On our excursions out to the beach we see the streams of bike groups whizzing out in a peloton, French for platoon. While we are loathe to criticize anyone, for what we do is a form of madness, but we do find the bike wear loaded with advertising logos, a mystery. Folks wearing, for free, and, at  their own great expense, moving billboards. We call them the "Peoples Lycra Brigades" that swarm Sir Francis Drake Road on the weekends. These moving placards advertising bike gear are an enigma, outfits riding from Fairfax out to Point Reyes Station and back again on Sundays. And the $4000 bikes…!!!

Of course, we love the cream-rise of excellence as the pricy bikes attest, but we like Sarah's style. She's an advertisement for her DIY lifestyle, for if the "60's" were anything, it was an era of do it yourself. Sarah, wears life simply. Her tool belt is fashioned from pockets from a pair of old jeans. And the bike itself —talk about reduce, reuse, recycle! The mud fenders are made of plastic water bottles. One can buy a set of panniers for $300, or you can do like Sarah and repurpose a pair of kitty litter boxes and take something wasteful out of the garbage stream. And the bike! Not exactly made for hill climbing but it get's her there. 

She likes her fellow travelers who are going somewhere, but the weekend warriors in their tight flocks, out for speed and competition, who yell at her to get out of the way, make her sad. For Sarah, the journey is truly the destination. Gives the heart a lift to encounter one like her. She is totally hand-made and a brand of one.

Friday, February 5, 2016

The Anvil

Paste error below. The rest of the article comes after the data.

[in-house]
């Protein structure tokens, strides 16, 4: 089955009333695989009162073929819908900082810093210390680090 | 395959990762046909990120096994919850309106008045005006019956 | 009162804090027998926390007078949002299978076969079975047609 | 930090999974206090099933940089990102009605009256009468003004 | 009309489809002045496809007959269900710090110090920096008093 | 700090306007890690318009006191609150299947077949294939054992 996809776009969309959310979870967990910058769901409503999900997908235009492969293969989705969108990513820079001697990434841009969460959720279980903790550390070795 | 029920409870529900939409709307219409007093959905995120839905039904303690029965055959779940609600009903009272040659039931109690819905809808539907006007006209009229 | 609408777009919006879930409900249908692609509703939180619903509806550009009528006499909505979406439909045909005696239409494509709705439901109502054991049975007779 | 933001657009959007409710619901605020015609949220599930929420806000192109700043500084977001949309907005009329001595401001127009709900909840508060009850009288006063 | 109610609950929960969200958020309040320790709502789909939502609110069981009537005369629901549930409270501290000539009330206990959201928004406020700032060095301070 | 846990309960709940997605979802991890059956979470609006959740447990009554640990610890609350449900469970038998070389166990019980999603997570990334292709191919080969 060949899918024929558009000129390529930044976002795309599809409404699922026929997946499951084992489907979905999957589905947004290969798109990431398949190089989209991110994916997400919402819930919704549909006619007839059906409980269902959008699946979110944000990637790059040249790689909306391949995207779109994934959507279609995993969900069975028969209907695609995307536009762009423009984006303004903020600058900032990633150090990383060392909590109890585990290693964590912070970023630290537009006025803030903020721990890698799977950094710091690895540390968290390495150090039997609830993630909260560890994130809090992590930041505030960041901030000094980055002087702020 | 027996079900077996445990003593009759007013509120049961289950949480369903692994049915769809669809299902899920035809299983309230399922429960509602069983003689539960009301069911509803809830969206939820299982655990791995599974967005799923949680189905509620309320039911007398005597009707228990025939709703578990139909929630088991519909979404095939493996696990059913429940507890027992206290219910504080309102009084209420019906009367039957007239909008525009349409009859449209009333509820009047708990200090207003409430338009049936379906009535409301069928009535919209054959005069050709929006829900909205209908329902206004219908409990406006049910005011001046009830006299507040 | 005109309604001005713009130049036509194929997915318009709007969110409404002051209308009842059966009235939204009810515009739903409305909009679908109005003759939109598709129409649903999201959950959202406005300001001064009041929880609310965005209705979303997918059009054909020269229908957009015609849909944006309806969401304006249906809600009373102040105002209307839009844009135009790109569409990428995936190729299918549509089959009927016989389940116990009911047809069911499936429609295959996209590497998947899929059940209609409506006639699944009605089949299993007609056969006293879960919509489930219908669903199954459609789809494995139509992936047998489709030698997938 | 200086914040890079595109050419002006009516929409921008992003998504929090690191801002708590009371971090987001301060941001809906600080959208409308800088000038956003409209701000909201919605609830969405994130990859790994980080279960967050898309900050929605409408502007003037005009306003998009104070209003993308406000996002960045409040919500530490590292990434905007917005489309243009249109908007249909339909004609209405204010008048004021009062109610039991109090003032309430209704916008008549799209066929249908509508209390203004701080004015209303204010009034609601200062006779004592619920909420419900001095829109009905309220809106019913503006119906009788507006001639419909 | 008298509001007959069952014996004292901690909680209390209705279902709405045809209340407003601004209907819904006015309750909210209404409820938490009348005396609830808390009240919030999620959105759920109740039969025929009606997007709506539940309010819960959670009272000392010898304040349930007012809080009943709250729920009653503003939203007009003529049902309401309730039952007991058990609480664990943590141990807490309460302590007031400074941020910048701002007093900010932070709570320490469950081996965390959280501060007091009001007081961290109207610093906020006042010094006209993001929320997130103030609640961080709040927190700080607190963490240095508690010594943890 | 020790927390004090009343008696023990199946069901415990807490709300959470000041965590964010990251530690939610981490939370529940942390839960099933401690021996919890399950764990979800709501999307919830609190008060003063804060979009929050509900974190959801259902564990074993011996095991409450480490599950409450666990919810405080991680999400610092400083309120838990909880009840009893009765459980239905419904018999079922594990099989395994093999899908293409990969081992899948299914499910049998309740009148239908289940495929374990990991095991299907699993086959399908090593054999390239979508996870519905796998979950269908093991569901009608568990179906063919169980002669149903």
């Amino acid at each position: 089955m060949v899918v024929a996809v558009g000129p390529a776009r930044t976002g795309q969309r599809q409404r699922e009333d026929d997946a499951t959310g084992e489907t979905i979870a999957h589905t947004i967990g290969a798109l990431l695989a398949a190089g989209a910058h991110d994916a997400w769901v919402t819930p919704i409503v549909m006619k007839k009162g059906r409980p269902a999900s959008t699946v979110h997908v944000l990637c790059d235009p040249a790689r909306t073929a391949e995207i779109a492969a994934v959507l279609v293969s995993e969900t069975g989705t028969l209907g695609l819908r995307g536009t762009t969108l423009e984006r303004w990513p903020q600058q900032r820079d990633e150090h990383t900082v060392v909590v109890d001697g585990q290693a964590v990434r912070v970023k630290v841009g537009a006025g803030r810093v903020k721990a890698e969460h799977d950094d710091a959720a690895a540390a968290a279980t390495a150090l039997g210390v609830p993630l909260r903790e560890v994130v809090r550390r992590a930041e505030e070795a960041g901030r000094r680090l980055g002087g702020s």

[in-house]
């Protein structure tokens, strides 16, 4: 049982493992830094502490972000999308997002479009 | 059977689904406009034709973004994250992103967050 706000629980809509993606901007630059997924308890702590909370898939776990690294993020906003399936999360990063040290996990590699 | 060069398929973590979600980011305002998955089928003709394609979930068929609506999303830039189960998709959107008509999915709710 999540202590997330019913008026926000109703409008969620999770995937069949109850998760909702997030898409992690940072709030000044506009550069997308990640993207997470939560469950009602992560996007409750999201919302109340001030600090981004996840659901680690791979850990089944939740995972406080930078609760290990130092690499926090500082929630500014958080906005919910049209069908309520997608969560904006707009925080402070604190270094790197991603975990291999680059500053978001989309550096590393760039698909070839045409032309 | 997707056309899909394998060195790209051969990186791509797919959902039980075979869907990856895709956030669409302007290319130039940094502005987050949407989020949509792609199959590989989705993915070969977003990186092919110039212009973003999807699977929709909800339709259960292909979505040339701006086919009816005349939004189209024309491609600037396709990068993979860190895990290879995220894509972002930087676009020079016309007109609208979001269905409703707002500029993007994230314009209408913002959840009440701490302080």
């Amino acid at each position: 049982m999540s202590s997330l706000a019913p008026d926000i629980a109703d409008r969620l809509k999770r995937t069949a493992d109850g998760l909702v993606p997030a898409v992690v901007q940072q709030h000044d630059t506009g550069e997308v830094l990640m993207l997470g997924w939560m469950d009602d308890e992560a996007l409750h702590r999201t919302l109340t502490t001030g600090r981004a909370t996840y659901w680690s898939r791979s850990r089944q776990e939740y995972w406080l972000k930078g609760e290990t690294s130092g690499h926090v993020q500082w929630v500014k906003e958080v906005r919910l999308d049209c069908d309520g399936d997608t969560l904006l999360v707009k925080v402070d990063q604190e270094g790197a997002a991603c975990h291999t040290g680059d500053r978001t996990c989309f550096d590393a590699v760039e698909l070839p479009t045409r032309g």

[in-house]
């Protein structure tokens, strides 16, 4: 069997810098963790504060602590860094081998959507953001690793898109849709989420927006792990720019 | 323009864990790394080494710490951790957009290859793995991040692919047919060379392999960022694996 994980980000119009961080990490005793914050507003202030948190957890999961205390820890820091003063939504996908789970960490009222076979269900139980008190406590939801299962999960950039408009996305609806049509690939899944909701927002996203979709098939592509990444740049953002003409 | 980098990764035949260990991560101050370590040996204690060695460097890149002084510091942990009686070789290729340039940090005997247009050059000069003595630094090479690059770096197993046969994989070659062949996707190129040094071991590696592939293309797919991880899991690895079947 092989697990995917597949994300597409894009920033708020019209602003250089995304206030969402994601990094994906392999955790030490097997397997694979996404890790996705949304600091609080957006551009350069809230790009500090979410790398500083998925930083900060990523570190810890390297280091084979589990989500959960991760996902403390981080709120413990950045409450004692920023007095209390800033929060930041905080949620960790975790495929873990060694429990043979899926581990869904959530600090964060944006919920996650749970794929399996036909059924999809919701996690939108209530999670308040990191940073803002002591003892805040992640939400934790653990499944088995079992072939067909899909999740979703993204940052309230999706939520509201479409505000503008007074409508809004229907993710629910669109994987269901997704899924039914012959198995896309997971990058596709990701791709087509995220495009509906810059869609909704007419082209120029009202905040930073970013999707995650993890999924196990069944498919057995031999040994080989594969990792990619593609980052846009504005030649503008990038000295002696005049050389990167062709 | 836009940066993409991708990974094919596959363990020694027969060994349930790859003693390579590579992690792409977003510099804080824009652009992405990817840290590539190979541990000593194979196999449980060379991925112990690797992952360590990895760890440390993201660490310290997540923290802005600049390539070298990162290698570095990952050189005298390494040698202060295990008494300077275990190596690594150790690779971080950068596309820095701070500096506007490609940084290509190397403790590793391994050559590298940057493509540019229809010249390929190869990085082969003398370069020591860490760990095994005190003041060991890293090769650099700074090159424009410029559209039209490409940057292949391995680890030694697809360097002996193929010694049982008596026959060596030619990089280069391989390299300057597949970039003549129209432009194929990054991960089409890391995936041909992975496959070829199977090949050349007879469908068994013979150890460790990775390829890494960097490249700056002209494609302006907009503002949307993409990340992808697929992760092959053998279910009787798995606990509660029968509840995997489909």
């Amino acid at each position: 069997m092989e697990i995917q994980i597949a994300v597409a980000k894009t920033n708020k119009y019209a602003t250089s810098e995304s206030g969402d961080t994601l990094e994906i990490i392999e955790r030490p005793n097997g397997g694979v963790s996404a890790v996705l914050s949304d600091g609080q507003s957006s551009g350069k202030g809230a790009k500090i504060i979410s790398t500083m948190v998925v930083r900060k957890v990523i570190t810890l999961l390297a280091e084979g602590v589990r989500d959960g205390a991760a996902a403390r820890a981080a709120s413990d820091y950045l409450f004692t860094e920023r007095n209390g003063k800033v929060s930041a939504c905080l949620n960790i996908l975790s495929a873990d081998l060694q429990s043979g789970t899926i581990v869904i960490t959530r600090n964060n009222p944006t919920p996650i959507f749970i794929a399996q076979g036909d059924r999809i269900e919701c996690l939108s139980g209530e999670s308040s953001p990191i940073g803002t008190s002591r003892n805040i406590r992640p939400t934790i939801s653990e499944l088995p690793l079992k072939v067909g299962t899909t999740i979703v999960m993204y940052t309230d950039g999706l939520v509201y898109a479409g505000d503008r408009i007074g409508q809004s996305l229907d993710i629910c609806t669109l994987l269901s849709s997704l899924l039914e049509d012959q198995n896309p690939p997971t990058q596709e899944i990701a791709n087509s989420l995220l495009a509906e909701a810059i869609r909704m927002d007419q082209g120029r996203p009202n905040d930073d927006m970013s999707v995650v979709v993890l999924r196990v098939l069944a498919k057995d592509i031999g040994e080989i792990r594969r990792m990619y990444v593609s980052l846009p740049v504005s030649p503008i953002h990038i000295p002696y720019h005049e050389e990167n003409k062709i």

This painting by Ian Huebert, which hangs above our home fireplace, pretty well sums up how we have felt this last month, and for that matter, this last five years — toting a heavy anvil across a frozen pond. During the "downturn" Electric Works, our fine art photography and printing business, suffered the ravaging of our neighborhood real-estate by "start ups" and fancy condos, and the decimation of the SF art scene by lofty rents, not to mention business drying up like spit on a hot iron, also, not to also mention, cumbersome and expensive audits by the City of SF and the Labor Department (successfully concluded in our favor). Cool Don't Live Here No More written by our upstairs neighbor Tony Robles says, "SF is no longer a city it's an app." But truly, we continued to do what we started out to do—live by the principals of The Land of Yes.—to provide printing and consulting services to artists at any career level regardless of marketplace clout. True, our projects have ended up at Yale, The Smithsonian, the di Rosa Preserve, etc, etc. and we admire the hierarchy of cream rising. But, the hundreds of artists who crave the dialogue that comes from collaboration and have been shut out by economic "curation" needed a place to land. For 20 years we tiptoed across the thin ice of economic survival. And what did we learn? Stay tuned to this blog as we roll out the fuller history of "THE LAND OF YES."